Internal Revenue Service (IRS) oversight of the low-income housing tax credit (LIHTC) program has been minimal, according to a report by the Government Accountability Office (GAO).

Since 1986, the IRS has conducted just seven audits of 56 state housing finance agencies (HFAs) on which IRS relies to administer the program.

“Oversight of HFAs has been minimal, partly because LIHTC is viewed as a peripheral program in IRS in terms of its mission and priorities for resources and staffing,” says the report. “Without such reviews, IRS cannot determine the extent of noncompliance and other issues at HFAs.”

The GAO says there is little review of qualified allocation plans and audits of HFAs.

The office says Congress should consider designating HUD as a joint administrator of the program.

“Joint administration with HUD could better align program responsibilities with each agency’s mission and more efficiently address existing oversight challenges,” says the report.

The LIHTC industry has been anticipating the release of the report. Additional reports covering other aspects of the program are expected to follow.

GAO officials say the IRS faces capacity challenges. The Internal Revenue Service's budget has been cut by 10% and enforcement program performance and staffing levels have declined since 2010.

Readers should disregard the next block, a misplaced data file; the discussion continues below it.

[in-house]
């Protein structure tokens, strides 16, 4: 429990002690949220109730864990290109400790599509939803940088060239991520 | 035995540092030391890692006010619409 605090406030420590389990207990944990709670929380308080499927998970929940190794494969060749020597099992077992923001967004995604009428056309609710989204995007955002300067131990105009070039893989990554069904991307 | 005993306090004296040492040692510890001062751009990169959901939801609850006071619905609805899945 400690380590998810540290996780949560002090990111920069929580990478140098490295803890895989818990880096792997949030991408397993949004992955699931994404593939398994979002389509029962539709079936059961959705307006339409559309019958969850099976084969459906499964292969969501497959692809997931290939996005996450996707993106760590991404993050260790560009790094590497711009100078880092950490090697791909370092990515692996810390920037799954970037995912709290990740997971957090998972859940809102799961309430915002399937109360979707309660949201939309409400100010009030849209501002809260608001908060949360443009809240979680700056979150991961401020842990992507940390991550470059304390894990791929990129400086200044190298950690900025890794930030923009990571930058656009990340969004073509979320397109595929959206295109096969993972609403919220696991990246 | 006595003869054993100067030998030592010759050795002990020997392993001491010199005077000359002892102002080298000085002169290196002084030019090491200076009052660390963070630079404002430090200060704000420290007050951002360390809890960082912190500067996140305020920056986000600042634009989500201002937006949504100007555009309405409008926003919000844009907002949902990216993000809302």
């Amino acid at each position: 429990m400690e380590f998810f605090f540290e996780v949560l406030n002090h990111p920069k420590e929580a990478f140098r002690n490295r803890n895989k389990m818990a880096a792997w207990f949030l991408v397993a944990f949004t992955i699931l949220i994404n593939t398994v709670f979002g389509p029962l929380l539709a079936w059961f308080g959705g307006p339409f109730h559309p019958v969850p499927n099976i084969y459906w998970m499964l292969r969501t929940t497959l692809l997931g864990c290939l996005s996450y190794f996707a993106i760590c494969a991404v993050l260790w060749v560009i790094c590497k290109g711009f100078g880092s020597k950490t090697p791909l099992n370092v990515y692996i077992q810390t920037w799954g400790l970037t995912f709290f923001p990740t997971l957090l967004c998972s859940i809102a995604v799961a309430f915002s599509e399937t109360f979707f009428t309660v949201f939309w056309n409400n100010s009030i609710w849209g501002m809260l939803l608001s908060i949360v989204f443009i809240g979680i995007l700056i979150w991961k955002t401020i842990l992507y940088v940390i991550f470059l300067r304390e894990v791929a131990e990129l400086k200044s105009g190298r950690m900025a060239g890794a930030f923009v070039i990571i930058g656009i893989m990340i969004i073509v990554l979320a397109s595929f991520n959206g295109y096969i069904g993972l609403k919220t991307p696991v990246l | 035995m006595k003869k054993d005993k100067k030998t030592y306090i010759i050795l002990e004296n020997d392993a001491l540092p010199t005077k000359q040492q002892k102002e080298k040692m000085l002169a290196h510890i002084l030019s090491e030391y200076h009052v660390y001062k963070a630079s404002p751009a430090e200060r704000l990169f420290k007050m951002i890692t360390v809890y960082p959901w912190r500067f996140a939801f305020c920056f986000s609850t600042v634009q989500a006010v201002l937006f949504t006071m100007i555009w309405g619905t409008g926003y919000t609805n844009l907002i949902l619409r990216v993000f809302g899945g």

In a written response, the National Council of State Housing Agencies (NCSHA) disagrees with the recommendation. It urges officials to keep oversight  with Treasury and IRS, which have 30 years of expertise and experience with the housing credit program.

NCSHA adds that HFAs have consistently earned strong marks for their administration of the LIHTC program.

The review was requested by Sen. Chuck Grassley (R-Iowa).

“This report confirms what we’ve seen again and again,” he said in a statement. “The federal government is good at giving out money and tax breaks and terrible at checking on results. No one at the IRS or HUD seems to have any way of knowing whether a multi-billion-dollar program for low-income housing has worked as intended. This doesn’t bring accountability, and it may or may not deliver affordable housing for people in need. The agencies need to step up their oversight for the sake of low-income people who need housing and the taxpayers who deserve accountability.”